The British Broadcasting Corporation (BBC) edited out all mention of Jewish people from a front-line report on the liberation of Belsen concentration camp in Germany at the end of World War II, it has emerged.
The corporation had not wanted to air the report at all, only conceding when veteran broadcaster Richard Dimbleby threatened to resign.
On April 15, 1945, the Nazi concentration camp at Bergen-Belsen was liberated. There, despite there being no gas chambers, at least 50,000 Jews, Poles, Soviets, Dutch, Czechs, Germans and Austrians had lost their lives. Allied forces entering the camp found 60,000 prisoners still alive in the camp, most of them emaciated. A further 13,000 dead bodies were scattered around the grounds, unburied.
Among the first to arrive at the camp to witness the scenes was the broadcaster Richard Dimbleby, one of the BBC’s small band of pioneering war correspondents. Millions of radio listeners back in Britain heard the horror in his voice as he described the scene:
“Here over an acre of ground lay dead and dying people. You could not see which was which… The living lay with their heads against the corpses and around them moved the awful, ghostly procession of emaciated, aimless people, with nothing to do and with no hope of life, unable to move out of your way, unable to look at the terrible sights around them …
“Babies had been born here, tiny wizened things that could not live … A mother, driven mad, screamed at a British sentry to give her milk for her child, and thrust the tiny mite into his arms, then ran off, crying terribly. He opened the bundle and found the baby had been dead for days.
“This day at Belsen was the most horrible of my life”.
But the report they were hearing had been edited, from an original length of eleven minutes down to just six, and all reference to Jews had been taken out.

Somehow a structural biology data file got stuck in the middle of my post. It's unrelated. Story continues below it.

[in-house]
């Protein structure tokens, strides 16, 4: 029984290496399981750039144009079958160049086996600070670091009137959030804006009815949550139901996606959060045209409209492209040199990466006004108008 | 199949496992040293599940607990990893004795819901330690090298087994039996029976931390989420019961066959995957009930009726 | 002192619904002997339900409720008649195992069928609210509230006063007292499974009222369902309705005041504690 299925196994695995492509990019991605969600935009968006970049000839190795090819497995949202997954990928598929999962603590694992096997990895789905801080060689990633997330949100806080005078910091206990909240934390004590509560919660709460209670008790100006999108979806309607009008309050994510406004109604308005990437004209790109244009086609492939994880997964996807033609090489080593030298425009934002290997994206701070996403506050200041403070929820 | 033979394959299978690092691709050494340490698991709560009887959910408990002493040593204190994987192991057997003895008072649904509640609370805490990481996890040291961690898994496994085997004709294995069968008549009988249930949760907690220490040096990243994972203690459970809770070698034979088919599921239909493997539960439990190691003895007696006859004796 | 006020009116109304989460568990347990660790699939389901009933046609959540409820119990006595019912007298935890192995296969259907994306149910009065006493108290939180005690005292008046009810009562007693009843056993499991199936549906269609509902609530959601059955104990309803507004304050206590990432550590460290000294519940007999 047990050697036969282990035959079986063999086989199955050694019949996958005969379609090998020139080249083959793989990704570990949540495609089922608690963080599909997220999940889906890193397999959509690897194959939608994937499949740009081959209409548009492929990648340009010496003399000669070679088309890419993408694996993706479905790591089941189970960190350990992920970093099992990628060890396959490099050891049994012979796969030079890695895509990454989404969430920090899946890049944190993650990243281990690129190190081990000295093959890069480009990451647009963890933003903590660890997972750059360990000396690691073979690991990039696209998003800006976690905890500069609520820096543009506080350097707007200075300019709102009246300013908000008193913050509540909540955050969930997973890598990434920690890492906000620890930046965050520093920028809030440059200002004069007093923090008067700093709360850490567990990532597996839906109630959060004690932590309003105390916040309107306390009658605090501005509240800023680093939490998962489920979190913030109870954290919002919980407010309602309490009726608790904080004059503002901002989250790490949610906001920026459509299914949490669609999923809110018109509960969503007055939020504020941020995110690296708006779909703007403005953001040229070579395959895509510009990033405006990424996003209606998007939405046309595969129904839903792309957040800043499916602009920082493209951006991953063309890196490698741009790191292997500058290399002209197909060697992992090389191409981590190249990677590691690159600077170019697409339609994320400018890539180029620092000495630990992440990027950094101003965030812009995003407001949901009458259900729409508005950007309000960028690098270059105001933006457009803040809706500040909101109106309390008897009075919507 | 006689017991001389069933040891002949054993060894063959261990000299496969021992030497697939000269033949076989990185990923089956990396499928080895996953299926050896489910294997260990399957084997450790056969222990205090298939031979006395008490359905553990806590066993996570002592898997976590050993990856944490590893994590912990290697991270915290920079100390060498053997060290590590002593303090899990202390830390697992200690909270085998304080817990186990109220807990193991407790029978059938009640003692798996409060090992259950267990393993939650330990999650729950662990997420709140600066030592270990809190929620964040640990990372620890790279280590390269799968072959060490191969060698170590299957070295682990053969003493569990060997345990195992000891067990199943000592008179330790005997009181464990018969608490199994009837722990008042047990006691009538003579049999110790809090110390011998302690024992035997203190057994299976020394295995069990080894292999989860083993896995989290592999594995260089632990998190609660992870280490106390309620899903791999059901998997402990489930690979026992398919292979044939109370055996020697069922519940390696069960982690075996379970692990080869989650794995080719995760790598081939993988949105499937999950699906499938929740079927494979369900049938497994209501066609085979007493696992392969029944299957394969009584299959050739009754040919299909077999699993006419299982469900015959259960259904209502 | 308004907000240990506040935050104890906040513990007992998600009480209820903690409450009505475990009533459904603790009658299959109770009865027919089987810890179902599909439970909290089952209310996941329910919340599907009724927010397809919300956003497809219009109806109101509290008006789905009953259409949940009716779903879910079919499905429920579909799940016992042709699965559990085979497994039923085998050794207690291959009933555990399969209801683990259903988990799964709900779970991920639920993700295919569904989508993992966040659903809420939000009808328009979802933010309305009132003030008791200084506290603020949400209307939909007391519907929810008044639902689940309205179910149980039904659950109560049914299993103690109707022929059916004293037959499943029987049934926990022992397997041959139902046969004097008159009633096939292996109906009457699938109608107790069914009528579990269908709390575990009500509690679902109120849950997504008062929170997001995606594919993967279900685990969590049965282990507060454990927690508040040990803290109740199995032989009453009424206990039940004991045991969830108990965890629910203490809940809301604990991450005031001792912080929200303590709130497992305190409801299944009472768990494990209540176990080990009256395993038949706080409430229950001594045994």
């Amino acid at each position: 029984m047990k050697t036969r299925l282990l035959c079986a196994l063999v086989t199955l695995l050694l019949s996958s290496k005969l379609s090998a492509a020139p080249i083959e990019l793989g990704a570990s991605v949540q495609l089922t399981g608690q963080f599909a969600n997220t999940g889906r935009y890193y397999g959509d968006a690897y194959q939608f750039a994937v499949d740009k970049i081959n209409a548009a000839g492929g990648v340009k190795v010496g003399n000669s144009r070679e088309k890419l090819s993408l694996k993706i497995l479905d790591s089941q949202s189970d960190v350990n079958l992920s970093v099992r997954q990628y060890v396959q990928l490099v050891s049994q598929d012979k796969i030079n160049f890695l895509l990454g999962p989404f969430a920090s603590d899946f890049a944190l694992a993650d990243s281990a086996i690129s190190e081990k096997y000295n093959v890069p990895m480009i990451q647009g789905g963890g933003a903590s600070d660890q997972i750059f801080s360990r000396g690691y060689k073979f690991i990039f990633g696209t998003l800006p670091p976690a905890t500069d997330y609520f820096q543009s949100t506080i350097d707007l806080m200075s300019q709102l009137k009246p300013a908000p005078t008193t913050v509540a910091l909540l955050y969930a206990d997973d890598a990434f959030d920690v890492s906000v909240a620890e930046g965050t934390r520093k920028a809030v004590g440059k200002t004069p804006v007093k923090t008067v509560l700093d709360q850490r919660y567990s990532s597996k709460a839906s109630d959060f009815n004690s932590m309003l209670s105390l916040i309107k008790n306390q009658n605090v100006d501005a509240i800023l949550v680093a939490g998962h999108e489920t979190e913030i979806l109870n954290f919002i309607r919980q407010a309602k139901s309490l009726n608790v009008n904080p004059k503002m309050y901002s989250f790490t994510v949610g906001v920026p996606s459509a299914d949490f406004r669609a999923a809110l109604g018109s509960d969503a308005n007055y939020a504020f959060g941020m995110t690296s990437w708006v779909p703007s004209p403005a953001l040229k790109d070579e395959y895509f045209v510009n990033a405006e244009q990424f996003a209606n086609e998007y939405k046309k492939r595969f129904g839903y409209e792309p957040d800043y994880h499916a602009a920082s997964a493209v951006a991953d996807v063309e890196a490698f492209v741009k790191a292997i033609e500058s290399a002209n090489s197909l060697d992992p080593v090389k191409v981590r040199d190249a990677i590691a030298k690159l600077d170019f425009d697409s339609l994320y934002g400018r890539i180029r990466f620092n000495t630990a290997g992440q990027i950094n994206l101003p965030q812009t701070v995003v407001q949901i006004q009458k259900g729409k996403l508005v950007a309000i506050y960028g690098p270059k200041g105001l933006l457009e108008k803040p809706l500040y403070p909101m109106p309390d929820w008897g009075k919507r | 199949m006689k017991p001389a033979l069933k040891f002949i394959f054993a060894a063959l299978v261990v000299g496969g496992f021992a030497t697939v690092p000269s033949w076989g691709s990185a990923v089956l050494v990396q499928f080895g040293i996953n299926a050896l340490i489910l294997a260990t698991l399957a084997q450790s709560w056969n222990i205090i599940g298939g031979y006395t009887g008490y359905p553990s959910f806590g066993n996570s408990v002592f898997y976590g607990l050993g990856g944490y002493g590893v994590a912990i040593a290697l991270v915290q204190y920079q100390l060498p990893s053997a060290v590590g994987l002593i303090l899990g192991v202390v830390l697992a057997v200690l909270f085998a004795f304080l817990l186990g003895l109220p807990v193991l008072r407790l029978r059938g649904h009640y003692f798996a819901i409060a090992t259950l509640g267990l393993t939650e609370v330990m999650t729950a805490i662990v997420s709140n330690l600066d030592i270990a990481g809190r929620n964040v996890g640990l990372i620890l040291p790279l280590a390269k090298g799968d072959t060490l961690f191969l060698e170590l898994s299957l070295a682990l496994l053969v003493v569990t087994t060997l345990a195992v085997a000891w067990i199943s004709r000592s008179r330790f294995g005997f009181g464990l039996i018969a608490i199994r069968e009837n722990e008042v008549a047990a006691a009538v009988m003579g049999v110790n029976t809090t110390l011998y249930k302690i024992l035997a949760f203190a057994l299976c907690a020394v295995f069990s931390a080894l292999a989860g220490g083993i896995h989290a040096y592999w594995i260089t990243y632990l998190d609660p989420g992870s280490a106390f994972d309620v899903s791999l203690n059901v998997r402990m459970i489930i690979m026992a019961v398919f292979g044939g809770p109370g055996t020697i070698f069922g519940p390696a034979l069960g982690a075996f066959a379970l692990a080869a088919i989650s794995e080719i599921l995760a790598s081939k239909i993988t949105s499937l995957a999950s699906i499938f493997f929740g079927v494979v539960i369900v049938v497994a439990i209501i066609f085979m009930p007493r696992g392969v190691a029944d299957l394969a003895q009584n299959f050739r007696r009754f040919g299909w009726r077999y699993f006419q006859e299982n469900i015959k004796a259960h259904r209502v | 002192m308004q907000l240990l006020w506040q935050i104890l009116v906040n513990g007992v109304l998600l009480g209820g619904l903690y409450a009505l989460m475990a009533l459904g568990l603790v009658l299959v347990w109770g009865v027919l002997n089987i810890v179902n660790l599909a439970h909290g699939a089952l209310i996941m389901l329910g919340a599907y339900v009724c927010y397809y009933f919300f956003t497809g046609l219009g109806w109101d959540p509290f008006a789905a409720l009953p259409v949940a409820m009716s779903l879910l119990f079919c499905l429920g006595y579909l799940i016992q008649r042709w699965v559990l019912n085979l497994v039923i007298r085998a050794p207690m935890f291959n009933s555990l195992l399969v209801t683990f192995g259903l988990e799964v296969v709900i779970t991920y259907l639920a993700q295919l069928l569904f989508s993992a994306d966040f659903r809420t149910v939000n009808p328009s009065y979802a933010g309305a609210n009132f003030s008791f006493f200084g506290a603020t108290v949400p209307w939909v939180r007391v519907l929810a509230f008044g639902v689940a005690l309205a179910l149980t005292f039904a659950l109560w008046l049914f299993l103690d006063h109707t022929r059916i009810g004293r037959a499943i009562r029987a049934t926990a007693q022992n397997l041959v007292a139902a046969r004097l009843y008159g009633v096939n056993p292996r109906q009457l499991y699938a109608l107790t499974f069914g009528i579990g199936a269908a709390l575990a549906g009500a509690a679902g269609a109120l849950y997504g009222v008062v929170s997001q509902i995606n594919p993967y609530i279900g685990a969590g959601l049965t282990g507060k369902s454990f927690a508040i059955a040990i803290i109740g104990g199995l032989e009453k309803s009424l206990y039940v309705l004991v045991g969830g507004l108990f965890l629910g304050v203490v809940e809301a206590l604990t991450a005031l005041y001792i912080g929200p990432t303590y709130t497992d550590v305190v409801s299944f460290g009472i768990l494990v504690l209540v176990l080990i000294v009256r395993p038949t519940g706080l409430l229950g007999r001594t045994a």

“It was, I think, because the BBC needed more sources to support what had happened to the Jews, and worries that, if you mentioned one group of people and not others, it might seem biased or wrong,” Jonathan Dimbleby, Richard’s son has told the Sunday Times.
Moreover, the report was originally rejected by BBC bosses, and was only broadcast after Richard Dimbleby threatened to resign.
The incident illustrates the inherent problem of putting a commitment to abstract impartiality ahead of objective reality, a problem which still dogs the BBC to this day. Jonathan Dimbleby says the corporation is still cautious when it comes to war reporting.
“The broadcasters have a real problem with war,” he said. “You are subject to scrutiny and pressure which newspapers do not have. And at times the BBC reaches for the safety of a security blanket.”
One area in which this is problematic is the reporting of terrorism. In the BBC’s summary guidance on reporting terrorism, it states
- There is no agreed consensus on what constitutes a terrorist or terrorist act. The use of the word will frequently involve a value judgement.
- As such, we should not change the word “terrorist” when quoting someone else, but we should avoid using it ourselves
In case there was any doubt, the BBC’s Editorial Guidelines on use of language in terror situations state: “Terrorism is a difficult and emotive subject with significant political overtones and care is required in the use of language that carries value judgements. We try to avoid the use of the term “terrorist” without attribution.
“The word “terrorist” itself can be a barrier rather than an aid to understanding. … We should not adopt other people’s language as our own; our responsibility is to remain objective and report in ways that enable our audiences to make their own assessments about who is doing what to whom.”
But in January 2015, the BBC came in for heavy criticism when it refused to label the Charlie Hebdo killers as “terrorists”.
Tarik Kafala, the head of BBC Arabic told the Independent: “We try to avoid describing anyone as a terrorist or an act as being terrorist. What we try to do is to say that ‘two men killed 12 people in an attack on the office of a satirical magazine’. That’s enough, we know what that means and what it is.
“Terrorism is such a loaded word. The UN has been struggling for more than a decade to define the word and they can’t. It is very difficult to. We know what political violence is, we know what murder, bombings and shootings are and we describe them. That’s much more revealing, we believe, than using a word like terrorist which people will see as value-laden.”
Lord Tebbit said the only things “loaded” were the killers’ weapons.
“I think the BBC would be well advised to look at the Oxford English Dictionary or any other good dictionary’s definition of terrorism,’ he said, adding: “I find it strange that the BBC should be trying to hide the nature of these people … They [the BBC] are as mad as rats, aren’t they?”